The text is almost entirely descriptive, with only two lines of dialogue in the entire story. The imagery and figurative in the text is beautiful and evokes the plains by describing the sights, sounds, and atmosphere utilizing nature elements. For example, “High above, a hawk was suspended on cold threads of unseen winds”, “The rain came hard and stinging as remorse.”

Matching the tone of the text, the illustrations realistically depict the vast, endless landscape of the plains. Cinematic angles are used to bring the story to life. Pinkney’s illustrations are full of movement, most of which travels left to right propelling the reader to turn the page in anticipation of coming events. The horses are anatomically correct, you can almost see their muscles rippling and hear them snorting and stamping their feet. The most impressive illustrations are those that simultaneously feature real life mustangs running across the plains and the ghostly outlines of horses running through the voluminous clouds of the endless sky.

The illustrations accurately depict Lemmons as an African-American man with dark curly hair and dark sun-baked skin, however, besides the title, the text only references his race once in passing, “Bob had been a slave and never learned to read.” The accurate depiction of Lemmons’ race is important; however the real focus of the book is on the culture of the West and on Lemmons’ unique abilities.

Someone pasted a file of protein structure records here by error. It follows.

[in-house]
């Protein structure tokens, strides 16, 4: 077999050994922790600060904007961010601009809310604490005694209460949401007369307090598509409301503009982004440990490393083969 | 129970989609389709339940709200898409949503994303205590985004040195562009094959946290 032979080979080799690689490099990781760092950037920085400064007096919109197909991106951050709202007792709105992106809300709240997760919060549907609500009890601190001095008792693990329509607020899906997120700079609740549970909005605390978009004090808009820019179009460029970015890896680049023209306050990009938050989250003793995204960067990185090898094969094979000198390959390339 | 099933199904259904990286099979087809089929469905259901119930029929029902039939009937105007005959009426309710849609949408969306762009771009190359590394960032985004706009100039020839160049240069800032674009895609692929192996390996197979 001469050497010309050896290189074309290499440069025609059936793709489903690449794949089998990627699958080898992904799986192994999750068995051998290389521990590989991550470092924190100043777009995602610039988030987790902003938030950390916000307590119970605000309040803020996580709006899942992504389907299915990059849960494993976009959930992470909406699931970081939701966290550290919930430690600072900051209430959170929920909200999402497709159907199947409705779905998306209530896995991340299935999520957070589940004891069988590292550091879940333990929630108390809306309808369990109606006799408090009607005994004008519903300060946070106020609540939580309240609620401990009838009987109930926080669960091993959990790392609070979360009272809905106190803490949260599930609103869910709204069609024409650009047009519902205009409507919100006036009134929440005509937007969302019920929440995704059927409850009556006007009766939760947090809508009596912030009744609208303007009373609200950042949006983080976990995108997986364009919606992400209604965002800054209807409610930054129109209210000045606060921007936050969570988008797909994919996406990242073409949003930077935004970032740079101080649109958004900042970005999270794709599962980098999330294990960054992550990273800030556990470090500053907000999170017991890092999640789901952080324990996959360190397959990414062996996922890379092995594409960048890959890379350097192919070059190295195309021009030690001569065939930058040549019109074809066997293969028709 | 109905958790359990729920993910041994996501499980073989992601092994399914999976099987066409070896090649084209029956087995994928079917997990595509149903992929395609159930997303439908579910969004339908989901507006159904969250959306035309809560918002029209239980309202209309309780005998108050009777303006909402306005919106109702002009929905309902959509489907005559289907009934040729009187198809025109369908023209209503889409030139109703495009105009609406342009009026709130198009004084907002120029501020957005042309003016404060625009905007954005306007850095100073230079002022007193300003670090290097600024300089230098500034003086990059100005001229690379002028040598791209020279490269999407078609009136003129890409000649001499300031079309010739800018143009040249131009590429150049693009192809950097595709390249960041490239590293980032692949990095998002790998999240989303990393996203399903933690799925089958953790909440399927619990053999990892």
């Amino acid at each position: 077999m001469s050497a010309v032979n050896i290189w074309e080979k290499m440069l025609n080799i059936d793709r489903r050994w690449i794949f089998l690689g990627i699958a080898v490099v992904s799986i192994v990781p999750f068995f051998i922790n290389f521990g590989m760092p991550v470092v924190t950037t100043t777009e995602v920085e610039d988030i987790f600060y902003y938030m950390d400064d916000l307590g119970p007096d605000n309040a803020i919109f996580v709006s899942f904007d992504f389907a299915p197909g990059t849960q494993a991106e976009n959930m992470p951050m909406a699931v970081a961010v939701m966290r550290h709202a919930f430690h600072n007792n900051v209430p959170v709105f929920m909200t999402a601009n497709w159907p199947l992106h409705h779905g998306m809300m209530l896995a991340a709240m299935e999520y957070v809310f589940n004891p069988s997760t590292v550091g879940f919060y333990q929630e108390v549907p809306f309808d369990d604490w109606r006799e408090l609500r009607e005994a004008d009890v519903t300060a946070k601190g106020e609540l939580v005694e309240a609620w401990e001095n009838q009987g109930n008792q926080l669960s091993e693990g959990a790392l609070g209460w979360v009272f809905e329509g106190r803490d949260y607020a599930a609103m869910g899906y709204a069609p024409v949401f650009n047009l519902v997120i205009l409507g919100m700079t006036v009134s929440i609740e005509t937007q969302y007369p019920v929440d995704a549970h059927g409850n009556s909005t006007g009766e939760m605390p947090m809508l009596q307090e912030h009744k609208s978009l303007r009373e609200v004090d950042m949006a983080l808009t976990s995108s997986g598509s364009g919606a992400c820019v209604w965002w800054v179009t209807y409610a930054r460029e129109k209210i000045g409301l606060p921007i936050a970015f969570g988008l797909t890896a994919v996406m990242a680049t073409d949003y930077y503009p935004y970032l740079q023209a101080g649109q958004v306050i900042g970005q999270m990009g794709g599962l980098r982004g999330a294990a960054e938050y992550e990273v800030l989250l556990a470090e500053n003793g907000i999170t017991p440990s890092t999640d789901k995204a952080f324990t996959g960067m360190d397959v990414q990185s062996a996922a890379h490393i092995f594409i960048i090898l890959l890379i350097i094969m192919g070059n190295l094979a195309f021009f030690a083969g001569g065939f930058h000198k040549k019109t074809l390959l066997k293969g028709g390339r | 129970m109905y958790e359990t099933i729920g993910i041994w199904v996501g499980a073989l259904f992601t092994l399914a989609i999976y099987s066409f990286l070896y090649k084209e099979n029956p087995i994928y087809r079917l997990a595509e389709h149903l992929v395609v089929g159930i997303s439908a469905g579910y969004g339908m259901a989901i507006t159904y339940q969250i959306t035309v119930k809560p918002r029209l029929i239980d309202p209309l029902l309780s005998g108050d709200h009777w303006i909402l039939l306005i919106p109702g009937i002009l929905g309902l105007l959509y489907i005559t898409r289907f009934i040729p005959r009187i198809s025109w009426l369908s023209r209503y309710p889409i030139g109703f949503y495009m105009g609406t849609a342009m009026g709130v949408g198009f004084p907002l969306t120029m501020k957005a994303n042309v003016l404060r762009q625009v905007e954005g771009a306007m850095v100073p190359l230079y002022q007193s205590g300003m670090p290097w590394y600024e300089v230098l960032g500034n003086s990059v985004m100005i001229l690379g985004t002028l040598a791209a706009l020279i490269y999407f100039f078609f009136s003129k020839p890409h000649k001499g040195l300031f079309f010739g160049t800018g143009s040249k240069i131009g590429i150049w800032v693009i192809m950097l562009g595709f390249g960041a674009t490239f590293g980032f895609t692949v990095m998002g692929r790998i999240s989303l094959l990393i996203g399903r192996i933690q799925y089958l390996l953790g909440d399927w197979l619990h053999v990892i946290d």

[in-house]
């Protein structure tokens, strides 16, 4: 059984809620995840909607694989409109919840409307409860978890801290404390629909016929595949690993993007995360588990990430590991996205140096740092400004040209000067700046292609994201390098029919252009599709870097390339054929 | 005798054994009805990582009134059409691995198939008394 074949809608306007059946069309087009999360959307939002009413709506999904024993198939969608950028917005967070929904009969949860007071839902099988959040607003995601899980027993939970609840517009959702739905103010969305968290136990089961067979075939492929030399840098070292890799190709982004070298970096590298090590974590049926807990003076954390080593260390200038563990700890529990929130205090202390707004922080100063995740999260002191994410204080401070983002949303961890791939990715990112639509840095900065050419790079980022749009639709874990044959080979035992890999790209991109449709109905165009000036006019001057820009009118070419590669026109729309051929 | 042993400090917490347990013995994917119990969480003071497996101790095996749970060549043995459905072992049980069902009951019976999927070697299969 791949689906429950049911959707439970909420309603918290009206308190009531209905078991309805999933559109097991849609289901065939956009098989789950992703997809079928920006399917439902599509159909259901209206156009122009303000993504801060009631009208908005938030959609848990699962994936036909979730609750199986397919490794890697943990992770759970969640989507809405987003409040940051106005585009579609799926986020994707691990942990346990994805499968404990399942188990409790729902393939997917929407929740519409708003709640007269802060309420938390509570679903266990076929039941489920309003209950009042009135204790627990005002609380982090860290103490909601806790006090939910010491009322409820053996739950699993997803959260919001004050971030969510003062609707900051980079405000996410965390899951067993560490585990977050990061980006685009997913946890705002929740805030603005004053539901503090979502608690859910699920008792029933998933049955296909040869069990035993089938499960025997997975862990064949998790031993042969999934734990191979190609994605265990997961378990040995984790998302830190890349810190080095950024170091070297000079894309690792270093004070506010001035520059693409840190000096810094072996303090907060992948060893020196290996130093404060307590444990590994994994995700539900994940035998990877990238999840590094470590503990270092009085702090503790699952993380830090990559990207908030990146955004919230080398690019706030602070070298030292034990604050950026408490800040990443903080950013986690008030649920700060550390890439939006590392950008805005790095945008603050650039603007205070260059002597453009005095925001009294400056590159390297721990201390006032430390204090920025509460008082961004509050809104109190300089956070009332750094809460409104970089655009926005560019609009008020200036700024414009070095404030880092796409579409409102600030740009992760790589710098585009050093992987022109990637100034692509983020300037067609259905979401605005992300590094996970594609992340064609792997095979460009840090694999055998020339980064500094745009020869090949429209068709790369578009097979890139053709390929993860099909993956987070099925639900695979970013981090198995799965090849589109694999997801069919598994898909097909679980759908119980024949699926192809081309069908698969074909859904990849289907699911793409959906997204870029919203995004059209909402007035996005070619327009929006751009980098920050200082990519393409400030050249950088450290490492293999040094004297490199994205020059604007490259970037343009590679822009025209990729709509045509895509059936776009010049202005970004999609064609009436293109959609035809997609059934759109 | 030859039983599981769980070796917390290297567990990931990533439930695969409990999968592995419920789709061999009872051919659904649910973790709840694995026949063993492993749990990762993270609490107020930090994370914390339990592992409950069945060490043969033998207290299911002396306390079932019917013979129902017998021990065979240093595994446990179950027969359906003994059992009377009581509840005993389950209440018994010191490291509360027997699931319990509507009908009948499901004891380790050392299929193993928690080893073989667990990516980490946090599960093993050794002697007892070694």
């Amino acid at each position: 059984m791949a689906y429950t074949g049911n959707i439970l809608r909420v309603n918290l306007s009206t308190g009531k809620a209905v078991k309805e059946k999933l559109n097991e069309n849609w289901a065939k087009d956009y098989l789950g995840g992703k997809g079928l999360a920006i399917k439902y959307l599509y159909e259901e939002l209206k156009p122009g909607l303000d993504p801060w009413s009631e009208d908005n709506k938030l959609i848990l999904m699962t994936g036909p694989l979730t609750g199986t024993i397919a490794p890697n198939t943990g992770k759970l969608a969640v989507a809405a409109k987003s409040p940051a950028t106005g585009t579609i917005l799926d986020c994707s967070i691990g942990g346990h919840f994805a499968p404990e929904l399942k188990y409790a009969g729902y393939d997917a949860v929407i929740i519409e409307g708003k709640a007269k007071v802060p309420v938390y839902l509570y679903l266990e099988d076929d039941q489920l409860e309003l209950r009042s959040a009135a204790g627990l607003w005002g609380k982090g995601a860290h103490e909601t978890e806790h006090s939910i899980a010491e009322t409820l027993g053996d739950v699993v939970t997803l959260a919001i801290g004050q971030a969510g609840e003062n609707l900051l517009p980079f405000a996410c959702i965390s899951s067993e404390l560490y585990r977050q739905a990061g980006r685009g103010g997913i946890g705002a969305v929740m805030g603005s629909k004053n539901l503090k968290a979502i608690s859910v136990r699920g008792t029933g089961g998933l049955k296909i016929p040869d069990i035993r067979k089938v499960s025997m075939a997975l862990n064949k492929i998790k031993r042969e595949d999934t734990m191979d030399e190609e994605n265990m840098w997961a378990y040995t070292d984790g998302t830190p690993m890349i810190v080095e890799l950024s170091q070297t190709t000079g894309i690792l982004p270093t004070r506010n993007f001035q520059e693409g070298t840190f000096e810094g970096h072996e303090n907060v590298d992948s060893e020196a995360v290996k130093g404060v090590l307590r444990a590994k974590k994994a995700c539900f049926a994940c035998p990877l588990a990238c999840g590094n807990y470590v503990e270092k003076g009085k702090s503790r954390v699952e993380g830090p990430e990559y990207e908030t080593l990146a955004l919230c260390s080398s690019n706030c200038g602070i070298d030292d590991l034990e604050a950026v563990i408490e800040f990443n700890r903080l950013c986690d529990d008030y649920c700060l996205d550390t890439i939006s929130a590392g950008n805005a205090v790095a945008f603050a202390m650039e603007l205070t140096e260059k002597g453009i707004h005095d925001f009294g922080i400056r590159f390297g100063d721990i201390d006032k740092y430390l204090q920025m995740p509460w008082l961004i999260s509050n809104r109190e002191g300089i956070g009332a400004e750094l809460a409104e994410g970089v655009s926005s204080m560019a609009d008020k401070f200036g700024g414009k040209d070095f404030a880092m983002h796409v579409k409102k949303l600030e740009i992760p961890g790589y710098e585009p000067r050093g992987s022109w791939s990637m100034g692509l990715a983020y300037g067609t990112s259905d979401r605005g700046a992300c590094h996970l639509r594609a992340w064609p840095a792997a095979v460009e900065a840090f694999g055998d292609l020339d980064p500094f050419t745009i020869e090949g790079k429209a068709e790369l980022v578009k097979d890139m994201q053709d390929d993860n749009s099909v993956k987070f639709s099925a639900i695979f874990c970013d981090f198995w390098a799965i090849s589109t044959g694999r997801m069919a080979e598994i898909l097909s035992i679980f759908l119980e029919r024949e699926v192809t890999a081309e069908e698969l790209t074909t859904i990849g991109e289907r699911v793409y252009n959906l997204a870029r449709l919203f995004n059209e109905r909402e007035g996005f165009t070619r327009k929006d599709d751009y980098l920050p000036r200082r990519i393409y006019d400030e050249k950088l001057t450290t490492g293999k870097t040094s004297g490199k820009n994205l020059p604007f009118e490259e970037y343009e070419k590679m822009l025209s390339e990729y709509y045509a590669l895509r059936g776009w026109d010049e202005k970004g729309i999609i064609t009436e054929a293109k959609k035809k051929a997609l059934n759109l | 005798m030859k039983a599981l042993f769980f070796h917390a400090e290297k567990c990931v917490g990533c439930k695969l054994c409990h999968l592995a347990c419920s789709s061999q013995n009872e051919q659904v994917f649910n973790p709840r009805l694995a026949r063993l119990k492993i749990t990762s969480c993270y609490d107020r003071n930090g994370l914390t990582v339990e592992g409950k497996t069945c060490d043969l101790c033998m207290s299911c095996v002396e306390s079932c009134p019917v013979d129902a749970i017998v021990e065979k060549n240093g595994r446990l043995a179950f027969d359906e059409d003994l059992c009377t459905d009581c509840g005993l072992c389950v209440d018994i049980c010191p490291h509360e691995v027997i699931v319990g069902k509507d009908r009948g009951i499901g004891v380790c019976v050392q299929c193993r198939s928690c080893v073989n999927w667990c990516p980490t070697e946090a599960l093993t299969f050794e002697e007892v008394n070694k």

Although the text does not touch on the cultural implications of the story, the author’s and illustrator’s notes at the back of the book provide context by noting that Bob Lemmons was not the only African-American cowboy. In fact, Pinkney writes that, “one out of every three cowboys was black or Mexican.”

International Reading Association - Teacher's Choices, 1999
Bulletin of the Center For Children's Books-Recommended Titles, 1996
NCSS - Notable Social Studies Trade Books for Young People 1999

Review in BOOKLIST: “Pinkney's earth-colored gouache and watercolor paintings add the look of the Texas plains to Lester's account and capture the energy of the horses as they gallop across sweeping, double-page spreads. Lester and Pinkney's manifest love and respect for the West and cowboys of color, whose contributions have been too long overlooked, distinguish their latest collaboration.”

Review in HORN BOOK MAGAZINE: “Notes from the two creators give a history of the book and reveal their shared fascination with black cowboys. This latest collaboration evokes the legendary stature of one of these real men, as well as the majesty and romance of the Wild West.”

Review from KIRKUS REVIEWS: “The text is ably matched by Pinkney’s big, dappled watercolor scenes of open prairie and muscular, galloping horses. Lemmons may not have the name recognition of Nat Love or Bill Pickett, but his exploits were no less spectacular.”